5. Hold on to each end of the circle and twist, then twist again. Basically, it will feel like you twist twice, but you’re really only making sure you have one FULL twist, so that you have that cute little knot-turban for the next step.
6. Bring the two ends of the circle together (you are folding the whole thing in half at this point). Now, you have the turban knot on one end and the back part of the headband on the other end. If you prefer, you can stop here and simply put it on! I personally added one final step, so that it wouldn’t come undone and I’d have to twist it every time I want to put it on the babe. So, if you’d like to do that, there’s one more step!
7. Make sure the back seam is where you want it and you like the look of your headband. Then connect the previously sewn back seam to the other part of the back of the headband by sewing them together. This just makes it stay in turban form, so that it doesn’t come undone, which means you won’t have to worry about twisting it every time you use it.
Aaaaaand… You’re done! Wasn’t that one easy? I would love to see your versions of these and hope you enjoyed. Be sure to subscribe to our blog and like us on Facebook to keep up with what we’re up to next!
It’s been a busy and fun summer. July flew by faster than I expected mostly because we took a week long vacation to the smoky mountains. I meant to get this posted before we left but time got away from me. I hope everyone’s summer is going great and that this brings you a smile and your phone some style.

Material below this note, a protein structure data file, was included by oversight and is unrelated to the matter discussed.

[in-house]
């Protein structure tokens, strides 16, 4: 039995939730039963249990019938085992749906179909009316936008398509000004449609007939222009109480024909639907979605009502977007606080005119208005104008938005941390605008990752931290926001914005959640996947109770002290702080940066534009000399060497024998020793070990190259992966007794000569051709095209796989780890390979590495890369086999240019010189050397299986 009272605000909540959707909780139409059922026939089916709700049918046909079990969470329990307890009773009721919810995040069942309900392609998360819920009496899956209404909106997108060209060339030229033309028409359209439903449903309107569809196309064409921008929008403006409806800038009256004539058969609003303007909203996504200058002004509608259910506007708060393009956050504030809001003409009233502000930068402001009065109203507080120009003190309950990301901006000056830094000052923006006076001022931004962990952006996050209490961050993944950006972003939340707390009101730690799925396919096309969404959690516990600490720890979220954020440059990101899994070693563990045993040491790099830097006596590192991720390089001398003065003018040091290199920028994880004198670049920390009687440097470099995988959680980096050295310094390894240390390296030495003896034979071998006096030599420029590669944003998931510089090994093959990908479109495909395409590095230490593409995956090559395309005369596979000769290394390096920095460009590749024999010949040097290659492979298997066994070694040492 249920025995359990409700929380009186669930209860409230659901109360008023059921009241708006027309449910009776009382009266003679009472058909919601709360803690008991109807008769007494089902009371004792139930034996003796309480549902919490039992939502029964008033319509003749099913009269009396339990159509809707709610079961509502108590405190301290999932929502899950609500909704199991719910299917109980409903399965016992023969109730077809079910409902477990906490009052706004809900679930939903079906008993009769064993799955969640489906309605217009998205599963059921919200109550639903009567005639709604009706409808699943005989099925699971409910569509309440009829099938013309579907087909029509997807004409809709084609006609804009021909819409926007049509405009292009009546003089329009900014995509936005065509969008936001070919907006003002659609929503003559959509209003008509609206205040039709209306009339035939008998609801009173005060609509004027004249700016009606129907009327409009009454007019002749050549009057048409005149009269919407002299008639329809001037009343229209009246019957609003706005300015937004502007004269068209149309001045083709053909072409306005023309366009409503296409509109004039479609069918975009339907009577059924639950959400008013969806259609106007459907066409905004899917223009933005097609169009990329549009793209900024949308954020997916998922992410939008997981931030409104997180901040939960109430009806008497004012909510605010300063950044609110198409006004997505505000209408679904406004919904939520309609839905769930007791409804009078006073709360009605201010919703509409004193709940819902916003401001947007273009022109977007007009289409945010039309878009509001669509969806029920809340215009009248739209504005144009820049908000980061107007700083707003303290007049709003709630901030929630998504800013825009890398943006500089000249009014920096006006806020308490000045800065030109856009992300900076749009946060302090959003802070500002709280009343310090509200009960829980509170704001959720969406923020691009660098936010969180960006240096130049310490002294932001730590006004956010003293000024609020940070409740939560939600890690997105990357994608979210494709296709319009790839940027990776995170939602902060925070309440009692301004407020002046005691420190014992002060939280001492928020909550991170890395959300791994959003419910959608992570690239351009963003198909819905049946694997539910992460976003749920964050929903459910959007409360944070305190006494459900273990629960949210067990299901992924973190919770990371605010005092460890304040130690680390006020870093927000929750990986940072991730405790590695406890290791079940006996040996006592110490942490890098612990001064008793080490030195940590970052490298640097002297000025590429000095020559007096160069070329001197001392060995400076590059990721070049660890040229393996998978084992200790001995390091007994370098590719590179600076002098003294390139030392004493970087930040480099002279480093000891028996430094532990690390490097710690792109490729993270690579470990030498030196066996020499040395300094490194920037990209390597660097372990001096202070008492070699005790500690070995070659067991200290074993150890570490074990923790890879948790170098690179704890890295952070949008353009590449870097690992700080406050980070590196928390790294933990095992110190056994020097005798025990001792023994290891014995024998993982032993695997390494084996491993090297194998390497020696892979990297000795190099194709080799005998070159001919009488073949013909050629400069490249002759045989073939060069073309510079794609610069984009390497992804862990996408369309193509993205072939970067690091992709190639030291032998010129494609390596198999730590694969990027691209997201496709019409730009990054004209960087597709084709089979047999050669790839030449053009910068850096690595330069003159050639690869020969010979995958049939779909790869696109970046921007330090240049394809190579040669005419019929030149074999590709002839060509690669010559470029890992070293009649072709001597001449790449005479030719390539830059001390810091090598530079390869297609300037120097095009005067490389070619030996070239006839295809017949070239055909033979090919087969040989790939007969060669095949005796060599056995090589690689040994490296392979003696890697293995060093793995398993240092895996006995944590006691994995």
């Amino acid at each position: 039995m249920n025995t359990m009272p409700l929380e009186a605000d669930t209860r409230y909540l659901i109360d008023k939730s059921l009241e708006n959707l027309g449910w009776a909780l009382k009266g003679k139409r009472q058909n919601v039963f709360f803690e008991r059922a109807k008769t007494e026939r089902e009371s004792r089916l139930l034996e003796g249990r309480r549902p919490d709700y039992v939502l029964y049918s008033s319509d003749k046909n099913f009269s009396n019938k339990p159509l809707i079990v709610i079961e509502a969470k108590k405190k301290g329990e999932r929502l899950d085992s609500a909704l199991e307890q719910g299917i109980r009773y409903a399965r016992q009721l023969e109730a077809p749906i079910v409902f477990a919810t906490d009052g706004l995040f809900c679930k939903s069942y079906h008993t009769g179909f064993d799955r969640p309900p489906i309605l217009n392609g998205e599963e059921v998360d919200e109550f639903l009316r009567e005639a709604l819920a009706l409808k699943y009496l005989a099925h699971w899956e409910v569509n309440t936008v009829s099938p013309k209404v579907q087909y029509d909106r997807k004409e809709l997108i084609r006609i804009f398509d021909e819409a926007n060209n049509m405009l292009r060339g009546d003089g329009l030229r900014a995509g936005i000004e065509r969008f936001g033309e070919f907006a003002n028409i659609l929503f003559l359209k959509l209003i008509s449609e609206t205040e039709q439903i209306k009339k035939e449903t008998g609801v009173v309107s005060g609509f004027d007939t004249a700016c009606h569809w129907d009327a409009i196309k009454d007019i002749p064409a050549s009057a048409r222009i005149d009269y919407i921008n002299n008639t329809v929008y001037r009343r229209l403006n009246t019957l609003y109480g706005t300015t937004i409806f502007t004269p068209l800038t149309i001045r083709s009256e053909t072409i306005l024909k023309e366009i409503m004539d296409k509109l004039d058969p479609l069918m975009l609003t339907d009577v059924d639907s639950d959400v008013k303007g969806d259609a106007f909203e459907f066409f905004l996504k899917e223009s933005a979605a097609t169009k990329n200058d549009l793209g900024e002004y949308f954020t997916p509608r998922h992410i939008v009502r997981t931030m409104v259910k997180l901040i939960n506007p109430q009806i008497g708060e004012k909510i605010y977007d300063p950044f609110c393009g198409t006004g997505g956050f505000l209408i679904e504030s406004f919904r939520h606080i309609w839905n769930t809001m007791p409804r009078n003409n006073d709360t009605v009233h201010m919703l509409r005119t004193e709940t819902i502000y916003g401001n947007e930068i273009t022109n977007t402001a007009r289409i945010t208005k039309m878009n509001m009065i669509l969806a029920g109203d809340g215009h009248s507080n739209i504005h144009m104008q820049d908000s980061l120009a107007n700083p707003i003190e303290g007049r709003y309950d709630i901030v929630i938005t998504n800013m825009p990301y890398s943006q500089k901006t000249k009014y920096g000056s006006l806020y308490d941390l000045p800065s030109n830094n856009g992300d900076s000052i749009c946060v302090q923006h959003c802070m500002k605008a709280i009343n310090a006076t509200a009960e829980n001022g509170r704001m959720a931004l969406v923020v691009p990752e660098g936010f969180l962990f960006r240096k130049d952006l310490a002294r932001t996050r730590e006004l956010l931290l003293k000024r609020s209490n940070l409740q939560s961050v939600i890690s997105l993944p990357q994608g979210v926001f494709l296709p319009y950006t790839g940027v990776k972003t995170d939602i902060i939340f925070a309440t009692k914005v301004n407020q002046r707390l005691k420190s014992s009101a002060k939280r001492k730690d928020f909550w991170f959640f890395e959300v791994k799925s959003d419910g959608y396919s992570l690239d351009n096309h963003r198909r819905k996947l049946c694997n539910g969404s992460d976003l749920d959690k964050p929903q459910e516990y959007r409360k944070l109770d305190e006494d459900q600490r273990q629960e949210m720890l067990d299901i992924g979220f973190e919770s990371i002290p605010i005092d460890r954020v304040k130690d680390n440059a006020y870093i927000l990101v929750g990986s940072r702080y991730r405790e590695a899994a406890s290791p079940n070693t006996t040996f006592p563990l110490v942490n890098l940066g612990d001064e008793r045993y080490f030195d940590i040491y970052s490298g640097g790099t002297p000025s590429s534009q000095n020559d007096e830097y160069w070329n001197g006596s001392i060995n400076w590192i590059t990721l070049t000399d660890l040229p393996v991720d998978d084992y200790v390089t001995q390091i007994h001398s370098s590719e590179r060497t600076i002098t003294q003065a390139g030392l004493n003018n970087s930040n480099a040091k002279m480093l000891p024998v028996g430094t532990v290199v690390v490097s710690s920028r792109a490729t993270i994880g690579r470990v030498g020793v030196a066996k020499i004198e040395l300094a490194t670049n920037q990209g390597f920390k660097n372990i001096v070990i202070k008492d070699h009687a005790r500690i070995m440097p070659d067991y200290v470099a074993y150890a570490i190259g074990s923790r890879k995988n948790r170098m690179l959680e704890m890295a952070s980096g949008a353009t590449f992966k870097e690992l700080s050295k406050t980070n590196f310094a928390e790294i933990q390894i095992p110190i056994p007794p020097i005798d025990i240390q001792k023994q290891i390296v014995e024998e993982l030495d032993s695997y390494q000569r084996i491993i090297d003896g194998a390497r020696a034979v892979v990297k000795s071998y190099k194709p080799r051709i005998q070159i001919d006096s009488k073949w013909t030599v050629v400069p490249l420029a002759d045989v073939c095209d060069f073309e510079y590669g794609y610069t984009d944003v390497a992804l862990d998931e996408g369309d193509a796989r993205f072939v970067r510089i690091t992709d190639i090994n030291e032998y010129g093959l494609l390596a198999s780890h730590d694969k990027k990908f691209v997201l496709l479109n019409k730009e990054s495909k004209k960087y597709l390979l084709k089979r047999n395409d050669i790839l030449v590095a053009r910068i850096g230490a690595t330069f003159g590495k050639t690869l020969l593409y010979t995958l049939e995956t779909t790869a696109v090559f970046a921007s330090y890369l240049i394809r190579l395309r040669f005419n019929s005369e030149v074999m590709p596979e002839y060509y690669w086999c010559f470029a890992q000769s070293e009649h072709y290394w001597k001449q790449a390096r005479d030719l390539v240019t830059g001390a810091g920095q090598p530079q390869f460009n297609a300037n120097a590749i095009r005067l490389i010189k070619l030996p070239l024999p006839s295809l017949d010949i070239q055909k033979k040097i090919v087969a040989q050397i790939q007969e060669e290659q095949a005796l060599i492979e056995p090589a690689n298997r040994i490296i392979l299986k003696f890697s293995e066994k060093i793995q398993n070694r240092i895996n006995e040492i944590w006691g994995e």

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As our daughter gets older I’ve noticed I let her play with our iPad more than we used to. I’m just fascinated by her development and love watching her learn and interact with the apps. I should emphasize that these apps don’t replace their real world counterparts in our house. We still read LOTS of physical books and play with actual dolls, but the collection of apps I have today are great supplements to those activities and much more mobile.
First is an older app. “Another Monster at the End of This Book”. When I was a kid I remembered reading “A Monster at the End of This Book,” and I loved it! So when I saw the updated interactive version for the iPad nostalgia got the better of me and I downloaded it right away. And I wasn’t disappointed. It’s lots of fun and full of interactive elements and animations that have continued to engage our daughter since she was one. Then we would have to do the activities but now that she is 2 she has figured out the puzzles and works her way to the end of the book on her own. There are also lots of extra hidden animations, which encourage kids to explore each page. This definitely tops my list for interactive stories on the iPhone and iPad.
Next is “Fiete Match”. Micah has loved memory games for a while now. You know, where you flip over two cards and look for a match. We play them at home and on apps so this App was the perfect addition. In it you play against a sailor pent up in a lighthouse. The settings can be adjusted according to multiple levels of difficulty so I think this one has lasting potential as well. It also has multiple variations of the game where you match sea creatures, or simple math equations where you match the problem with the answer and a version where you just match objects that go together like an airplane and a propeller. The variety and reaction animations make it fun to play for a while.